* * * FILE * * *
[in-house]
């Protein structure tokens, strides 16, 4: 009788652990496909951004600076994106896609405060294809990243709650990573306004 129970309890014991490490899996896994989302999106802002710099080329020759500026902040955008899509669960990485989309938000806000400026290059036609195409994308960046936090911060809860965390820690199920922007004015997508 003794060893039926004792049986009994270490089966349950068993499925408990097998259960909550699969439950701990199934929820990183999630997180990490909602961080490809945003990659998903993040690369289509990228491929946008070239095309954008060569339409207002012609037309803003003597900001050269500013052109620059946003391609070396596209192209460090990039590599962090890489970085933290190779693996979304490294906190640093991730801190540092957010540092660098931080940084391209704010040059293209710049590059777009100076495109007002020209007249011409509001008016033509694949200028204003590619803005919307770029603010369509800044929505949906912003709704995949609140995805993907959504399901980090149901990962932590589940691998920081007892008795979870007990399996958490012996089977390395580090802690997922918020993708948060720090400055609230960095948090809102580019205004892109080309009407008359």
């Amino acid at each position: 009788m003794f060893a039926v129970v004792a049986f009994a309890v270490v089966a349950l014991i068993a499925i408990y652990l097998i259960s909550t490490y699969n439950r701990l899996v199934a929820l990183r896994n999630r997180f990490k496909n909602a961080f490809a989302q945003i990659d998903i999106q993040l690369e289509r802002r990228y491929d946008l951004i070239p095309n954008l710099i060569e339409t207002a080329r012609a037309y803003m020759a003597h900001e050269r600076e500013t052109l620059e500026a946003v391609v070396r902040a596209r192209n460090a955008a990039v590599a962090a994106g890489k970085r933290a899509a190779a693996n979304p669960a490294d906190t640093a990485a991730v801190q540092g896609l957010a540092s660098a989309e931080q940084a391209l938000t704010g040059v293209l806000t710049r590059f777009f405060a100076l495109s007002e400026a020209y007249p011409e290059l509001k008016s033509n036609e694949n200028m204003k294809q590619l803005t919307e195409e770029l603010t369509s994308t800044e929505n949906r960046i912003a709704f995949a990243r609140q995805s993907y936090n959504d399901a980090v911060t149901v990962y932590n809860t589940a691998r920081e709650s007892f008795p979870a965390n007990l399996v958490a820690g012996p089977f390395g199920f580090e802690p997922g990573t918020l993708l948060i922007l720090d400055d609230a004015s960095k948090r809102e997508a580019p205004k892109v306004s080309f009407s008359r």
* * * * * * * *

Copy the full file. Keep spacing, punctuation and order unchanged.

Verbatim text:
[in-house]
């Protein structure tokens, strides 16, 4: 009788652990496909951004600076994106896609405060294809990243709650990573306004 129970309890014991490490899996896994989302999106802002710099080329020759500026902040955008899509669960990485989309938000806000400026290059036609195409994308960046936090911060809860965390820690199920922007004015997508 003794060893039926004792049986009994270490089966349950068993499925408990097998259960909550699969439950701990199934929820990183999630997180990490909602961080490809945003990659998903993040690369289509990228491929946008070239095309954008060569339409207002012609037309803003003597900001050269500013052109620059946003391609070396596209192209460090990039590599962090890489970085933290190779693996979304490294906190640093991730801190540092957010540092660098931080940084391209704010040059293209710049590059777009100076495109007002020209007249011409509001008016033509694949200028204003590619803005919307770029603010369509800044929505949906912003709704995949609140995805993907959504399901980090149901990962932590589940691998920081007892008795979870007990399996958490012996089977390395580090802690997922918020993708948060720090400055609230960095948090809102580019205004892109080309009407008359």
């Amino acid at each position: 009788m003794f060893a039926v129970v004792a049986f009994a309890v270490v089966a349950l014991i068993a499925i408990y652990l097998i259960s909550t490490y699969n439950r701990l899996v199934a929820l990183r896994n999630r997180f990490k496909n909602a961080f490809a989302q945003i990659d998903i999106q993040l690369e289509r802002r990228y491929d946008l951004i070239p095309n954008l710099i060569e339409t207002a080329r012609a037309y803003m020759a003597h900001e050269r600076e500013t052109l620059e500026a946003v391609v070396r902040a596209r192209n460090a955008a990039v590599a962090a994106g890489k970085r933290a899509a190779a693996n979304p669960a490294d906190t640093a990485a991730v801190q540092g896609l957010a540092s660098a989309e931080q940084a391209l938000t704010g040059v293209l806000t710049r590059f777009f405060a100076l495109s007002e400026a020209y007249p011409e290059l509001k008016s033509n036609e694949n200028m204003k294809q590619l803005t919307e195409e770029l603010t369509s994308t800044e929505n949906r960046i912003a709704f995949a990243r609140q995805s993907y936090n959504d399901a980090v911060t149901v990962y932590n809860t589940a691998r920081e709650s007892f008795p979870a965390n007990l399996v958490a820690g012996p089977f390395g199920f580090e802690p997922g990573t918020l993708l948060i922007l720090d400055d609230a004015s960095k948090r809102e997508a580019p205004k892109v306004s080309f009407s008359r």